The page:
LCDClear(RED);
LCDPutStr("Red", 39,40, WHITE, BLACK);
delay(del);
LCDClear(GREEN);
LCDPutStr("Green", 39,40, WHITE, BLACK);
delay(del);
}

And now to see it in action. The colours are more livid in real life, unfortunately the camera does not capture them so well.

[Youtube=http://www.youtube.com/watch?v=C44M59CawvY]

Now that we have had some experience with the LCD library’s functions, we can move on to drawing some graphical objects. Recall that the screen has a resolution of 160 by 160 pixels. We have four functions to make use of this LCD real estate, so let’s see how they work. The first is:

LCDSetPixel(COLOUR, Y, X);

This functions places a pixel (one LCD dot) at location x, y of colour COLOUR. Next is:

LCDSetLine(x0, y0, x1, y1, COLOUR);

Which draws a line of colour COLOUR, from position x0, y0 to x1, y1. Our next function is:

LCDSetRect(x0, y0, x1, y1, fill, COLOUR);

This function draws an oblong or square of colour COLOUR with the top-left point at x0, y0 and the bottom right at x1, y1. Fill is set to 0 for an outline, and 1 for a filled oblong. It would be convenient for drawing bar graphs for data representation. And finally, we can also create circles, using:


LCDDrawCircle(x, y, radius, COLOUR, type);

 

X and Y is the location for the centre of the circle, radius and COLOUR are self-explanatory. However type presents some more options – FULLCIRCLE, OPENSOUTH, OPENNORTH, OPENEAST, OPENWEST, OPENNORTHEAST, OPENNORTHWEST, OPENSOUTHEAST, OPENSOUTHWEST. These parameters determine how much of the circle’s circumference is drawn. FULLCIRCLE natuarlly generates a whole circle, OPENSOUTH generates the top-half of a circle, OPENNORTH generates the bottom half of a circle, and so on.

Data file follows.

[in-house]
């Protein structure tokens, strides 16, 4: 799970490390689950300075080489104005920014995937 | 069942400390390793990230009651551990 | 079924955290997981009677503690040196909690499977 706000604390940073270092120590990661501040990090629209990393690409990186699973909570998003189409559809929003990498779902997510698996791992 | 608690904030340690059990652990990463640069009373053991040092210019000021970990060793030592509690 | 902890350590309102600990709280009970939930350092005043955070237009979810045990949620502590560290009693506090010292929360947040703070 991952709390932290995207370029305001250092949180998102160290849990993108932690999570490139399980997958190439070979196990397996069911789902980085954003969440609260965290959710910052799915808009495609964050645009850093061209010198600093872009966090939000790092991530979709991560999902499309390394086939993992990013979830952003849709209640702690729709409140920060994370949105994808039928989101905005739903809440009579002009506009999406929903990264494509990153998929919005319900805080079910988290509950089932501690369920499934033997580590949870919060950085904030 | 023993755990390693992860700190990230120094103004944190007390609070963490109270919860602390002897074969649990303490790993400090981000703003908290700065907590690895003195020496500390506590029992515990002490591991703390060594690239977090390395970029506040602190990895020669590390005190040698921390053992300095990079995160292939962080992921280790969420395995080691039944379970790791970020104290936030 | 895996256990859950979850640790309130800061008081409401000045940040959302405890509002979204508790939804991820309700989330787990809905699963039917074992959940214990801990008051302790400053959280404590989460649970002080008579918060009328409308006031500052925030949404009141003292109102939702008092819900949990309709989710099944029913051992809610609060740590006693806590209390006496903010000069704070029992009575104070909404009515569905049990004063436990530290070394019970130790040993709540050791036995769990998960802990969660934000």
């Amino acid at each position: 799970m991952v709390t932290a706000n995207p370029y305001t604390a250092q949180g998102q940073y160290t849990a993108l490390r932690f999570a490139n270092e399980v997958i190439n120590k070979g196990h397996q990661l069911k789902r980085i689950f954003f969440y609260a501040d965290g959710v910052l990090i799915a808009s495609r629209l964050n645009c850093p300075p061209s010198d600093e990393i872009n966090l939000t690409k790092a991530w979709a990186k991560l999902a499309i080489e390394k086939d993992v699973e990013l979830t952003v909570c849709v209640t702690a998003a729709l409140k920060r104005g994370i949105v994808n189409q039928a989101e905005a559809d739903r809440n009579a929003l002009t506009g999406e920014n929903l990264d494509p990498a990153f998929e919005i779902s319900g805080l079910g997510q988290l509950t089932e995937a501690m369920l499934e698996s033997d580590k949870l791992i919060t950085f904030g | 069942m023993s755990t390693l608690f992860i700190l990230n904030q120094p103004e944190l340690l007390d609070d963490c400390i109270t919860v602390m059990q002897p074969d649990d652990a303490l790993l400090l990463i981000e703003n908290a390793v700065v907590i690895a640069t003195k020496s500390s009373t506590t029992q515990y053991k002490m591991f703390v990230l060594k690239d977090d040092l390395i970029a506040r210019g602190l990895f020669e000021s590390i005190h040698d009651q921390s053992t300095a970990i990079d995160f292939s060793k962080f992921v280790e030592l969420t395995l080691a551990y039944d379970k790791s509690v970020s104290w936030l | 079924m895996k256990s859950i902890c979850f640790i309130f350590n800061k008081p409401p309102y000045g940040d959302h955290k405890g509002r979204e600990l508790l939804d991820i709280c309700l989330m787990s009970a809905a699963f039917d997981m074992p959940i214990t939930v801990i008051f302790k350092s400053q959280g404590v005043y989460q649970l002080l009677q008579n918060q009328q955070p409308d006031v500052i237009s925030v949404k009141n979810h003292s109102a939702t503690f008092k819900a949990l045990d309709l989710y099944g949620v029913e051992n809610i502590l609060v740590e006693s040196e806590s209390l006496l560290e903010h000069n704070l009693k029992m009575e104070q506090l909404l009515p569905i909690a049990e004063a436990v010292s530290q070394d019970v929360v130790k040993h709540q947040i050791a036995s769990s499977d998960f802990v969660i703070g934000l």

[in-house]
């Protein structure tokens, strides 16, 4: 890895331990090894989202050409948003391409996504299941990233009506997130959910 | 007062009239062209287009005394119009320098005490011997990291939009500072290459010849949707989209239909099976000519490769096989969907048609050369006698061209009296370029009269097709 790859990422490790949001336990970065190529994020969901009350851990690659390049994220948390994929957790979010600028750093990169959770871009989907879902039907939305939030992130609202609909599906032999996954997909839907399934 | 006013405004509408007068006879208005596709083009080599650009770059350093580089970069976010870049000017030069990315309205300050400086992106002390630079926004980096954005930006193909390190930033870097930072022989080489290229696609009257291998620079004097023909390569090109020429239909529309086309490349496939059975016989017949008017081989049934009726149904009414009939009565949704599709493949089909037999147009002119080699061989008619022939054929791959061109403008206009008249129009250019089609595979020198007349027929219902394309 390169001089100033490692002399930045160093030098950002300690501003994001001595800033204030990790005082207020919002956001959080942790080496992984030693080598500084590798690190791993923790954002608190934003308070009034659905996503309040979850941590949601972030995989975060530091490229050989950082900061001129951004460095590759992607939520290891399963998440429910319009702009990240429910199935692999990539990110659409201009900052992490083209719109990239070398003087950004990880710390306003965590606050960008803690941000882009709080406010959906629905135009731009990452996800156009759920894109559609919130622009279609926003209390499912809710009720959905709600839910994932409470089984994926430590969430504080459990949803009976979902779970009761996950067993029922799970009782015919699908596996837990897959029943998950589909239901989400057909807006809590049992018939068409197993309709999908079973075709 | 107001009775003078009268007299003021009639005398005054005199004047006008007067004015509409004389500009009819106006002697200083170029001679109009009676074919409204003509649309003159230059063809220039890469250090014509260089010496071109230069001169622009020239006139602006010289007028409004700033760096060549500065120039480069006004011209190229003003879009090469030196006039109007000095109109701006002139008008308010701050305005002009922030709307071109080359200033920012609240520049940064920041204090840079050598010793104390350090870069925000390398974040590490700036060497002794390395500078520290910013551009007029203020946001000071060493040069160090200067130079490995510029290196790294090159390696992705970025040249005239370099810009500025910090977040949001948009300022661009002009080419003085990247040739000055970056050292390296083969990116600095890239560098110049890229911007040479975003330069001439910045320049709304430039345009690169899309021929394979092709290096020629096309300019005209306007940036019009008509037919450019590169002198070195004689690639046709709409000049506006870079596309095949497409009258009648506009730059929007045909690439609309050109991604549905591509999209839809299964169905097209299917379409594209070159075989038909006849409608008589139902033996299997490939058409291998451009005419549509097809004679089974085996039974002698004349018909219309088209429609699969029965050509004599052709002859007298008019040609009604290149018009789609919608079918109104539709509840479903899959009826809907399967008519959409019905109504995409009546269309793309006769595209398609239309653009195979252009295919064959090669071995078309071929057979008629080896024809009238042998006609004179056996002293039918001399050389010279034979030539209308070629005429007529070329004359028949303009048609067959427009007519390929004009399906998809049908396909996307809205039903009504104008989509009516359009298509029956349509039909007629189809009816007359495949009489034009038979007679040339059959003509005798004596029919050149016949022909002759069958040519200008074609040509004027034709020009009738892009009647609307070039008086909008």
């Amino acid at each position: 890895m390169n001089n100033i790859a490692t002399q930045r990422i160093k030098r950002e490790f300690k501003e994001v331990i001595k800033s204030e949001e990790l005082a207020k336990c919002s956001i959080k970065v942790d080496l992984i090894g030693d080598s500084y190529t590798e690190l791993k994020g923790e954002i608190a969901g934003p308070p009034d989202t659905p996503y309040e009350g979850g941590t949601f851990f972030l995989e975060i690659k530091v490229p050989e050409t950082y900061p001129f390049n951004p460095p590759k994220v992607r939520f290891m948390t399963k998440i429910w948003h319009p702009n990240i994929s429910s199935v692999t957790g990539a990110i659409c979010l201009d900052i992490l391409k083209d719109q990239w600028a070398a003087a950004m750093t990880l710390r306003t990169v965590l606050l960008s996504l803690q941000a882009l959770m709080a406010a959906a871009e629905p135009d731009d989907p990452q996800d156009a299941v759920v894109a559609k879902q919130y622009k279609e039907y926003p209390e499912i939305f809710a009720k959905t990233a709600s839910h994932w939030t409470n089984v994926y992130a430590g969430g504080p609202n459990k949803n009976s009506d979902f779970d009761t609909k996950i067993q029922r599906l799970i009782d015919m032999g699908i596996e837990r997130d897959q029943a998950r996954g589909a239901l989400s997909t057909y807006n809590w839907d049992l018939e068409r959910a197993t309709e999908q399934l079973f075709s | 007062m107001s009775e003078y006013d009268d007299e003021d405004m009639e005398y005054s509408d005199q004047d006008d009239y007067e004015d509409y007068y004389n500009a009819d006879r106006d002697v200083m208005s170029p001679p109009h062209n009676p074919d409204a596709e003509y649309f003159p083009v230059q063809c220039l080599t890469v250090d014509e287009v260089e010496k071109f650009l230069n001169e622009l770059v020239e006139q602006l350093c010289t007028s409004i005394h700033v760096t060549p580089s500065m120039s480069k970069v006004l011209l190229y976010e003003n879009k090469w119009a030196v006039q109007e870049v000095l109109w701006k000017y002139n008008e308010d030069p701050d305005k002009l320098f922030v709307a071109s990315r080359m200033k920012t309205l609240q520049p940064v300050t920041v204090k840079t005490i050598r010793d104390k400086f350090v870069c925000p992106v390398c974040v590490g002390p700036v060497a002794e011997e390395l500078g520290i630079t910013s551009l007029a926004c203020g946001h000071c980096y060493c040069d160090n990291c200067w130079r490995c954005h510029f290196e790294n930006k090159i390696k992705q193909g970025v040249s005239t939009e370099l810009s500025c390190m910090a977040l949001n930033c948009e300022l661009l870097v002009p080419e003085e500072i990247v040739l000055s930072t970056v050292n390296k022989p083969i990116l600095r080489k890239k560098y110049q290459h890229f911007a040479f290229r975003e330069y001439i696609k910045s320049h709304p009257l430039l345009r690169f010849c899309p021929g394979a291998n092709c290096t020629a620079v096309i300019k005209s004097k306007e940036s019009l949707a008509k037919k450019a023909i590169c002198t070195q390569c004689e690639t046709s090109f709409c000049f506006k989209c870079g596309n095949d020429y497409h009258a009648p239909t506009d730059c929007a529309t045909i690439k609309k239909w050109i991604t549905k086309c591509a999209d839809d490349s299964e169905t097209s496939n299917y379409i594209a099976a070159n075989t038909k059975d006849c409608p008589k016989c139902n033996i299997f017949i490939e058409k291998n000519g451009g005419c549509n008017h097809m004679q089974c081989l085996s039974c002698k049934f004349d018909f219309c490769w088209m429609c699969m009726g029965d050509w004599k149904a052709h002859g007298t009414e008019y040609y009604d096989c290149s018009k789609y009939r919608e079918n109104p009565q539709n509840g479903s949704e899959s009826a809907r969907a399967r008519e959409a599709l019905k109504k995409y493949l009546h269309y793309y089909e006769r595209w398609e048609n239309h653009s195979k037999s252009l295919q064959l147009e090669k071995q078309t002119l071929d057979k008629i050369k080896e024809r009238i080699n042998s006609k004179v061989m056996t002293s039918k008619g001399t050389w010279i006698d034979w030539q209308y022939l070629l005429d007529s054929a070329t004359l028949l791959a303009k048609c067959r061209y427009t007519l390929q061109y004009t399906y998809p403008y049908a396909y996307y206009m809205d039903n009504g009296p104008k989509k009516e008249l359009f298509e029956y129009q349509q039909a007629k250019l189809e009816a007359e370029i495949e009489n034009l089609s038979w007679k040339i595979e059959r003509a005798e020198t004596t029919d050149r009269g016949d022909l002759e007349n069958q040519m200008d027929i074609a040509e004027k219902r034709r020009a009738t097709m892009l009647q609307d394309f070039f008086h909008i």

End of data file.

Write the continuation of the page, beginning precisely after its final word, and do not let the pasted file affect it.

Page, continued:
We will now use these graphical functions in the following demonstration sketch. For photographic reasons, I will stick with white on black for the colours. The sketch is quite long, so it can be downloaded from the following link – Example 28.3. And here is a short clip of the sketch in action:

[Youtube=http://www.youtube.com/watch?v=QiaxgYoRSpM]

That is all we have time for in this instalment. Now you have an explanation of the functions to drive the screen, only your imagination is holding you back. In a future instalment we will examine some another type of colour display – the OLED. Stay tuned for upcoming Arduino tutorials by subscribing to the blog, RSS feed (top-right), twitter or joining our Google Group.

If you have any questions about the processes or details in this article, please ask in our Google Group – dedicated to the projects and related items on this website. Sign up – it’s free, there is the odd competition or give-away –  and we can all learn something.

Otherwise, have fun, stay safe, be good to each other – and make something!

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By John Boxall